- Joy, a fruit of the spirit, is more than just enjoyable, it’s life giving.
When God warns you of something, you should definitely listen. God knew that he was a better king than any human could ever be, but back in 1 Samuel the Israelites insisted on a human king like all the other nations. In today’s reading, just four kings later, the consequences of poor decisions by human kings is becoming painfully obvious. Israel has now split into two nations, weakening them and setting them up for their ultimate demise.
1 Kings 12:20-13:34:
- It’s about to start getting confusing with who was king of where when. Here’s a simple chart to help you keep them straight.
- 25-33 – Jeroboam has every reason to trust God because he had made it clear that he would keep him in power because of his great love for David. Jeroboam almost immediately loses trust and builds golden calves so the wouldn’t lose his portion of Israelites.
- 11-25 – This story gets confusing with the old prophet and the original prophet and the man of God. Note that the prophet should have listened to God above anything else. Ultimately, listening to the other prophet caused his death.
- 33-34 – Jeroboam continued to stray further and further from God’s will.
- 26 – Sometimes the consequences of our previous sins linger.
- 36-43 – Despite an unfortunate nickname, Tabitha was a great asset to those around her. She served and provided for those around her. Her resurrection also brought many people to faith.
- 11-12 – In our 1 Kings reading we are currently seeing God trying to find ways to keep David’s line in the throne though they continually turn against him.
Abraham Lincoln’s “Gettysburg Address”, Marc Antony’s speech beginning “Friends, Romans, Countrymen”, and now you’ll know Moses’ Deuteronomy. This is Moses’ most important speech. It is also his farewell speech. Check it out:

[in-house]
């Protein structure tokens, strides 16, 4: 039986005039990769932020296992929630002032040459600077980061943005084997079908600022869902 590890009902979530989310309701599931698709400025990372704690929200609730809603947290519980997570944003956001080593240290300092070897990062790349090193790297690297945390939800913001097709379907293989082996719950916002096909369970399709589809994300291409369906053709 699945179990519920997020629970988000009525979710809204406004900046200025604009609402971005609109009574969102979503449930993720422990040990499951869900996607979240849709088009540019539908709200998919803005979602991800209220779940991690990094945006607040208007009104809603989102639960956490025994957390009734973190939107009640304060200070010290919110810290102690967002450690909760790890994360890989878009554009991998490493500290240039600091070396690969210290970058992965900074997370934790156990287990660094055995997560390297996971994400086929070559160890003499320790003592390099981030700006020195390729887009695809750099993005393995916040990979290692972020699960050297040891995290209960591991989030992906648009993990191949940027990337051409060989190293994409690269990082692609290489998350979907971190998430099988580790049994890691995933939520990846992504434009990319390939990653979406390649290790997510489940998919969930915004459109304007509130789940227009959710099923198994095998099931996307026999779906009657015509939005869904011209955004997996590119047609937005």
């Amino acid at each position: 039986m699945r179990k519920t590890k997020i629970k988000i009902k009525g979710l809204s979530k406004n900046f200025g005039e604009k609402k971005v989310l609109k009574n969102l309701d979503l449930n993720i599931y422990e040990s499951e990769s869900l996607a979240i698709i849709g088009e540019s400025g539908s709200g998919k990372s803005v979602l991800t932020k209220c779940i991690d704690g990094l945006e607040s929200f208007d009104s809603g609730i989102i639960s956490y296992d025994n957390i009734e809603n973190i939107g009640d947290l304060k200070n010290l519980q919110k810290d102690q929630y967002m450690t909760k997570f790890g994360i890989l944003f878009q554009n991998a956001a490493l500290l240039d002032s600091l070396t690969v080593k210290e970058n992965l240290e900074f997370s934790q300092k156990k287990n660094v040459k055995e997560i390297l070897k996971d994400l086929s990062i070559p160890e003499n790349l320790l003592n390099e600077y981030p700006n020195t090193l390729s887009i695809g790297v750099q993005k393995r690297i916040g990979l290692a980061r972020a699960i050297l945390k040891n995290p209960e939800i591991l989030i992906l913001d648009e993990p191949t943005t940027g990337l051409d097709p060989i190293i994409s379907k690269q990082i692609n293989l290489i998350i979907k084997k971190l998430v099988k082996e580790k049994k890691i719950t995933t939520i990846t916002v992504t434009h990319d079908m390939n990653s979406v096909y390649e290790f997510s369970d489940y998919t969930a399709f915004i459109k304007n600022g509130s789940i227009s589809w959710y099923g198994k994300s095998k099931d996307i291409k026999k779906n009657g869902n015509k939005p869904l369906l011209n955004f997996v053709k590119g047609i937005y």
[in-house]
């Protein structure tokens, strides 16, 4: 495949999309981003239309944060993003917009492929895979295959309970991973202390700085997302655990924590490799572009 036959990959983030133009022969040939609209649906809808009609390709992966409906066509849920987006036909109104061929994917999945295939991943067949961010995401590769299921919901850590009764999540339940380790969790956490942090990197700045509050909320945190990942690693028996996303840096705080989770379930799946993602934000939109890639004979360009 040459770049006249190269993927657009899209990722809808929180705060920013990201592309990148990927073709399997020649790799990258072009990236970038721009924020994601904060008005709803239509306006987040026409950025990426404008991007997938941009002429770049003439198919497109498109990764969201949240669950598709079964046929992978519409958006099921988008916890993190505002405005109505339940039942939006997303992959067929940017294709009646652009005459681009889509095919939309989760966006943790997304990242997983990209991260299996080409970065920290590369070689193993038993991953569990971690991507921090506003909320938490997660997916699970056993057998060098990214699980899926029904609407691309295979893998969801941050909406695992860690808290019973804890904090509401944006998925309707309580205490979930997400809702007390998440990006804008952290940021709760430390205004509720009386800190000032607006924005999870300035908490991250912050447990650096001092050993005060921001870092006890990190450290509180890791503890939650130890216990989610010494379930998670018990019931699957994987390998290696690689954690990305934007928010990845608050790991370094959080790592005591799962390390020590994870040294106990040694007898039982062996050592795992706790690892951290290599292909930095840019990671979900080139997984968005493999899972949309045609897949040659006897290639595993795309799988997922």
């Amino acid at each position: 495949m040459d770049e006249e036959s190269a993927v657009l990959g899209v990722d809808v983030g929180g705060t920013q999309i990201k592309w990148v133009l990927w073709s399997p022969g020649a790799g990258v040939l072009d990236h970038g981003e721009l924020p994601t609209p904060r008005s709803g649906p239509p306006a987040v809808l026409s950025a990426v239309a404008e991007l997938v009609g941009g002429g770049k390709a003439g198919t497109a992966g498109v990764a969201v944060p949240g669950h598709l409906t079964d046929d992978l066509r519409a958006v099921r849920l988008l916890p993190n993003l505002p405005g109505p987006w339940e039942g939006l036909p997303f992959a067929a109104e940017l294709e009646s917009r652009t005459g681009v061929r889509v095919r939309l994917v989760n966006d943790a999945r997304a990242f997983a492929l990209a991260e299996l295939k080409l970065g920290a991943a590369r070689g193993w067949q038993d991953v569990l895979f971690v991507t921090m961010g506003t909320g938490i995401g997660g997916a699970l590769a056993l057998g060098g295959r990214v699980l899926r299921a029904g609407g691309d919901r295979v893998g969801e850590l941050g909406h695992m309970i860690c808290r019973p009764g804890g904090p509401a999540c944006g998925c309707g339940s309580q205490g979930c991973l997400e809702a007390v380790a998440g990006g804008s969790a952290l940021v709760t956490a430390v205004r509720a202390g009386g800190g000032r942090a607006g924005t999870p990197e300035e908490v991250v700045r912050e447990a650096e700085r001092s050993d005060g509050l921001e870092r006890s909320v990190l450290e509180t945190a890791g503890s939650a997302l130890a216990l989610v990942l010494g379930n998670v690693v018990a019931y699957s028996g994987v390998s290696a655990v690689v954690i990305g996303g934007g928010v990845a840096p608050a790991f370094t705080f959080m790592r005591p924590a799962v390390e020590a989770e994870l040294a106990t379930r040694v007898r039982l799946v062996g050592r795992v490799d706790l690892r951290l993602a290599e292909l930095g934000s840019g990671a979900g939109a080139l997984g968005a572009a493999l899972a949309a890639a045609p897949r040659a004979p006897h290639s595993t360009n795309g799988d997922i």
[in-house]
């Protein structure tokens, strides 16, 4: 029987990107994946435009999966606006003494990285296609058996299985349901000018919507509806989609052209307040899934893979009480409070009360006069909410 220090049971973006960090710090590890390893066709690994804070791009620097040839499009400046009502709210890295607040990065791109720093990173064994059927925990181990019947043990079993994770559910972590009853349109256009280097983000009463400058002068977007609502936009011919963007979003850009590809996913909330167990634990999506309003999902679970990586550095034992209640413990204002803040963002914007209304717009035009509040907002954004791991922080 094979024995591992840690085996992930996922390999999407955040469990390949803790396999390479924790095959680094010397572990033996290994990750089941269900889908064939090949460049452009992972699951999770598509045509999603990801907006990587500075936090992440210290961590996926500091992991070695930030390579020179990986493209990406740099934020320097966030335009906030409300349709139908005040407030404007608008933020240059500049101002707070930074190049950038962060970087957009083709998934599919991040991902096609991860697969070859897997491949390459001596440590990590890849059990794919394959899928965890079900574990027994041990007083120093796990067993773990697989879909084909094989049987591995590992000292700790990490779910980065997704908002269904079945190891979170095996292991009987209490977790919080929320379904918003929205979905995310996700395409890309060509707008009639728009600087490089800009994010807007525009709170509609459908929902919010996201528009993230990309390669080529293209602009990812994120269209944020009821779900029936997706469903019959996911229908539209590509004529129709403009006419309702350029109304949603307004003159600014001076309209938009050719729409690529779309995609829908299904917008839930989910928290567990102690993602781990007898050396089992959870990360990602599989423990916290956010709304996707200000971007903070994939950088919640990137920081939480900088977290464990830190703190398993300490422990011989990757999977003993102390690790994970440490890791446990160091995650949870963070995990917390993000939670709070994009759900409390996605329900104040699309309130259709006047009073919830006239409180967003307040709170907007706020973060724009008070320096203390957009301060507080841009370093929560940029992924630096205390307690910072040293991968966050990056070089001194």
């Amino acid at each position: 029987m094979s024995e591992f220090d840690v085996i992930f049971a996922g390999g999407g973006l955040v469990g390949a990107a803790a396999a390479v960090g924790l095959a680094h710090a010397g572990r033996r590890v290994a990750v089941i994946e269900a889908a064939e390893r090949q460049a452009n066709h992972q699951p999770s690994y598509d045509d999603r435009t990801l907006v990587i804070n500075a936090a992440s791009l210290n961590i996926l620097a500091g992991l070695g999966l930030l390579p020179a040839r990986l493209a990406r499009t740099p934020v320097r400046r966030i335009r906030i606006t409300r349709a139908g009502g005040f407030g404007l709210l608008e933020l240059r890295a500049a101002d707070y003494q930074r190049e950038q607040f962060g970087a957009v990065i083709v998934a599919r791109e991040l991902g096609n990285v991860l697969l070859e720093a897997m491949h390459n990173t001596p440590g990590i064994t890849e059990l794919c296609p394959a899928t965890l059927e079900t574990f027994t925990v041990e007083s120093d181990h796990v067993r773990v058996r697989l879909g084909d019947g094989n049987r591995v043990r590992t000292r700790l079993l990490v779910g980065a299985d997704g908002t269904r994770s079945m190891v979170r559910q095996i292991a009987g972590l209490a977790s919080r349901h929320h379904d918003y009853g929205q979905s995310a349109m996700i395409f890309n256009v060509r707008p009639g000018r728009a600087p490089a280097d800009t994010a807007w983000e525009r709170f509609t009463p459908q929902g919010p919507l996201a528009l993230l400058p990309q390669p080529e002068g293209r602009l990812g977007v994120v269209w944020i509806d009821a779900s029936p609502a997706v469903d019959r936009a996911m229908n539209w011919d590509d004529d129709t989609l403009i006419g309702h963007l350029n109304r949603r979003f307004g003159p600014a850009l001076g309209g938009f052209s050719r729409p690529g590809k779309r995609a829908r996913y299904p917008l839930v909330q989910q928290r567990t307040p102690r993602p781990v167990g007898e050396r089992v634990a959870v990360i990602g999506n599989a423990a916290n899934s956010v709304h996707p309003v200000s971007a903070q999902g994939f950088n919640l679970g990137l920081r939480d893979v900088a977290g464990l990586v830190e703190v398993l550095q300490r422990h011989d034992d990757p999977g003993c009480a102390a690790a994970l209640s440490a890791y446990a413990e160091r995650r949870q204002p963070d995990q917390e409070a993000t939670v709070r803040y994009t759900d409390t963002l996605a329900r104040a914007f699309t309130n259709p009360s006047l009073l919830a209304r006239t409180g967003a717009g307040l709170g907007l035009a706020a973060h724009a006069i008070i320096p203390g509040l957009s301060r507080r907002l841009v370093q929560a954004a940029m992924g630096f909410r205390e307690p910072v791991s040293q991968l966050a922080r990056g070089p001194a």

Exodus begins in medias res with a listing of the names of the children of Jacob. (Jacob is also called Israel, and so his children are called the “Israelites.” The Hebrew name for the book we call Exodus is “Names,” taken from the first word of the Hebrew text of Exodus.) But who is Jacob, how did he have so many children, and how did they all end up in Egypt? To learn all that, you’ll need to read Genesis….
A few notes about Exodus 1:
- The Israelites are an immigrant people to Egypt, but the Egyptians, who initially welcomed them, begin to fear them because they grow numerous.
- The Egyptians decide to start oppressing the Israelites, but their oppression has the opposite effect (v.12): “The more they were oppressed, the more they multiplied and spread.”
- Pharaoh then commands the death of all the Hebrew baby boys. In other words, Pharaoh plans to commit genocide. Some things never change….
- In Exodus 1, we already see what will be the main theme of the first half of the book: a struggle between Pharaoh, the divine king of Egypt, and the Living God. Things will get interesting.
Leave thoughts or questions in the comments below.
[This post first appeared on my blog on 8/25/14.]